The Army concealed evidence for three months indicating that a 23-year-old conscript was subjected to severe assaults by his comrades in barracks that eventually led to his death.
Amid mounting public criticism of top brass for mishandling the probe, the Defense Ministry on Monday promised to reinvestigate the tragedy.
According to documents the ministry submitted to the National Assembly on Monday, the conscript, identified by his surname Yoon, fell into a coma on April 6 after being assaulted by his comrades in barracks and died the following day.
On April 7, military police confirmed the assault had taken place and arrested four of the assailants and reported the case higher up the chain of command.
The military in a press briefing that afternoon mentioned the incident as a simple case of assault leading to death.
The military later obtained evidence that Yoon had been forced by his comrades to eat toothpaste and was systematically assaulted every night as senior officers stood by. But the military kept mum about the new revelations.
This led to charges that officers tried to keep the lid on the abuse to avoid yet more negative publicity.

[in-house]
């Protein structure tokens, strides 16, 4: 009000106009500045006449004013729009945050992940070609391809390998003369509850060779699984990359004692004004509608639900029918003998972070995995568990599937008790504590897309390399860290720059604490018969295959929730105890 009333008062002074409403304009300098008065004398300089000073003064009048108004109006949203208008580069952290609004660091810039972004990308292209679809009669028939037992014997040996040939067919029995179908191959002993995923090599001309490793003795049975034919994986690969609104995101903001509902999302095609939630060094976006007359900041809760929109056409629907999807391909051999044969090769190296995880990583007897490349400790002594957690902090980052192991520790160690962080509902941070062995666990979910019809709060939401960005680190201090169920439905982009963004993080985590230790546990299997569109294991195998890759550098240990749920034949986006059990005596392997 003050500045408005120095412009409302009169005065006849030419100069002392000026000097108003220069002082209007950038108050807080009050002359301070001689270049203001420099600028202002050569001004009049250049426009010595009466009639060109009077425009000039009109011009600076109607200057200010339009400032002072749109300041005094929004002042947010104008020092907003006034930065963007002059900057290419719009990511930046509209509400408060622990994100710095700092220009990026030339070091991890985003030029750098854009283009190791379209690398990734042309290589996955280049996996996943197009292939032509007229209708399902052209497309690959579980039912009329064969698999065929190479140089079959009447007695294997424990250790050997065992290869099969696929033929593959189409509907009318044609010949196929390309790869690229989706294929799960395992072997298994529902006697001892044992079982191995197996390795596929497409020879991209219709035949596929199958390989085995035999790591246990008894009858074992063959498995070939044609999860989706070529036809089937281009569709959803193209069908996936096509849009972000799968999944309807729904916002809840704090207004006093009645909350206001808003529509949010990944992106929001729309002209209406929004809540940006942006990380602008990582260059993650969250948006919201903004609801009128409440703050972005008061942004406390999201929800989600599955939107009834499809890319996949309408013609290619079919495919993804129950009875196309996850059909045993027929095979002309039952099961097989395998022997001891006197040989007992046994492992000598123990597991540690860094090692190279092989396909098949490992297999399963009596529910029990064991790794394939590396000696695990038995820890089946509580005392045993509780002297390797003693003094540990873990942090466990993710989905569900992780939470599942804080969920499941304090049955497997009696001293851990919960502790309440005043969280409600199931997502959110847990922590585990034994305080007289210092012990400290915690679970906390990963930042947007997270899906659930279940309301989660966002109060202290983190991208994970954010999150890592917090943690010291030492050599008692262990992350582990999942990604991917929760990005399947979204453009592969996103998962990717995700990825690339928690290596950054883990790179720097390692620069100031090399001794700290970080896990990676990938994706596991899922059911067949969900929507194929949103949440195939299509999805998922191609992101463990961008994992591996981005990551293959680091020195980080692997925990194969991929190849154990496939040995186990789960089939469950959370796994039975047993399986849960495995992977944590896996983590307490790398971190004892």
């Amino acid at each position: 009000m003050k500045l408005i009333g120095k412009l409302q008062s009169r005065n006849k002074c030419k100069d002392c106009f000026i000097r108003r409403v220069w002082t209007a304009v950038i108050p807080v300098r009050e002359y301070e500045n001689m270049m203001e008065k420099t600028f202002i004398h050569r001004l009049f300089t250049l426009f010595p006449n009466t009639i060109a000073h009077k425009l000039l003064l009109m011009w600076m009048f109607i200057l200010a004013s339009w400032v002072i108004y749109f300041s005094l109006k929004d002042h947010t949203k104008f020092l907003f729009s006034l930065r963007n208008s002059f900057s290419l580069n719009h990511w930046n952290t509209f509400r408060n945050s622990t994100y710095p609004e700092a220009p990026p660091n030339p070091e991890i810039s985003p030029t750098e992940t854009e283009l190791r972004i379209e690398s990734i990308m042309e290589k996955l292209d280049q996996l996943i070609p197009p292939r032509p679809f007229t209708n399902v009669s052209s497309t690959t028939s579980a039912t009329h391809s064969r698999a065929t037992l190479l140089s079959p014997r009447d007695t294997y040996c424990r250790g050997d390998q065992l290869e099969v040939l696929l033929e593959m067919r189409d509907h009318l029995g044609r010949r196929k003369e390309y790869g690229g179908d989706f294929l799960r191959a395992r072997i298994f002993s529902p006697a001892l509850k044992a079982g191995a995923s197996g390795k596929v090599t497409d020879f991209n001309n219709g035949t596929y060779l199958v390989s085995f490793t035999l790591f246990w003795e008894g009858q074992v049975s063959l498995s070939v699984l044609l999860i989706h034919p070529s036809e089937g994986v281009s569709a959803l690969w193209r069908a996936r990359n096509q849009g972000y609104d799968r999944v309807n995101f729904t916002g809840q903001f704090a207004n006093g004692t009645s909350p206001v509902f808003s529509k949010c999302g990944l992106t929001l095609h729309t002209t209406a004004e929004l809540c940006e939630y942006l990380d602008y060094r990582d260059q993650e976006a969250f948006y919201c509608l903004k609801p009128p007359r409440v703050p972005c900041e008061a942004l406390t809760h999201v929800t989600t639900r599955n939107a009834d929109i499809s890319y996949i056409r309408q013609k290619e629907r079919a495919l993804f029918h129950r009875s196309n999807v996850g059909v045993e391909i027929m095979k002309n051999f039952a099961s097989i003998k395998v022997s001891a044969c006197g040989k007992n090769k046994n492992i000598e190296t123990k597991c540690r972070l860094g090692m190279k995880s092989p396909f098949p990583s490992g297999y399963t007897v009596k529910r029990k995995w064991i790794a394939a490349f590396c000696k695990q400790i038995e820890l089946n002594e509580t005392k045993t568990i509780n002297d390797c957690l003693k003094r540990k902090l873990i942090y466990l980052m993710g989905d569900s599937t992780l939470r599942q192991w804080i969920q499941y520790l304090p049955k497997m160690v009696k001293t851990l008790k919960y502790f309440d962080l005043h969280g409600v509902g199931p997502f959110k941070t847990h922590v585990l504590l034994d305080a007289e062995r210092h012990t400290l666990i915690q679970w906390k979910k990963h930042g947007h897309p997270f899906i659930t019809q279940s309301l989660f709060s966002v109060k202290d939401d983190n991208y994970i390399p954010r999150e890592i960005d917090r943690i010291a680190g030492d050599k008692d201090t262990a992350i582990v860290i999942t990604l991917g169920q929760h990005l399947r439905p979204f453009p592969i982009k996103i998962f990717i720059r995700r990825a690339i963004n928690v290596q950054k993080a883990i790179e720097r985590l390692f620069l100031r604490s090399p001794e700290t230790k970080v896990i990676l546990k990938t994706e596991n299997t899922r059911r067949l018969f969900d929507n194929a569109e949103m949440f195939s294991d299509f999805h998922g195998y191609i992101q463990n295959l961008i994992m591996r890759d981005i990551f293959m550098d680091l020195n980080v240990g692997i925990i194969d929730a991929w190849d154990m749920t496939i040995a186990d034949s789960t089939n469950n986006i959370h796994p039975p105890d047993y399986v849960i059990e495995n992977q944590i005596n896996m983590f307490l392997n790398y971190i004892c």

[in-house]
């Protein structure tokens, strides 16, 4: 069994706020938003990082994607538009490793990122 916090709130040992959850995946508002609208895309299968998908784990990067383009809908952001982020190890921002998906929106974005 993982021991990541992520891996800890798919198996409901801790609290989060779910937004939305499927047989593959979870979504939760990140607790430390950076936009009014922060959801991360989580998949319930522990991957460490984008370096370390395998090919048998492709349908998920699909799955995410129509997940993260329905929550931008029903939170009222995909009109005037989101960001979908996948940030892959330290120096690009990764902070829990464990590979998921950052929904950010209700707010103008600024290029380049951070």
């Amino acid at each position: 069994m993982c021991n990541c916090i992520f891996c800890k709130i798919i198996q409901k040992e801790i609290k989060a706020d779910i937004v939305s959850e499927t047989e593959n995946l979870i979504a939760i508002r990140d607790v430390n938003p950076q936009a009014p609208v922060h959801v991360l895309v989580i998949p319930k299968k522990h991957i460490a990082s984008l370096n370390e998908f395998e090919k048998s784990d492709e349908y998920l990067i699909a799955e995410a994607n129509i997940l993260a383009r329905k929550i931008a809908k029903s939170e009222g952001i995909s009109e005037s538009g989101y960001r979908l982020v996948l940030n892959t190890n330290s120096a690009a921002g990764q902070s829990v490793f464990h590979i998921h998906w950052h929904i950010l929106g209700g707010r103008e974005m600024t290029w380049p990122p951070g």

KBS news broke the story on July 30, and the Military Human Rights Center held a press conference the following day revealing the details. The center is a civic group that was formed to monitor human rights abuses in the military and seek improvements.
It said it had been monitoring the case since the beginning of July.
Defense Minister Han Min-koo claimed in a hearing on Monday that he was not informed of the incident when he took office on June 30 and only found out about it through media reports.
The ministry now says it wants to charge the assailants with murder instead of assault leading to death. The Army is considering letting soldiers have their own cell phones so they can report abuse.
Han issued a public apology and stripped the head of Yoon's division of his rank and vowed to make him face a disciplinary committee, while ordering a reinvestigation of the case.
Yoon was posthumously promoted to corporal.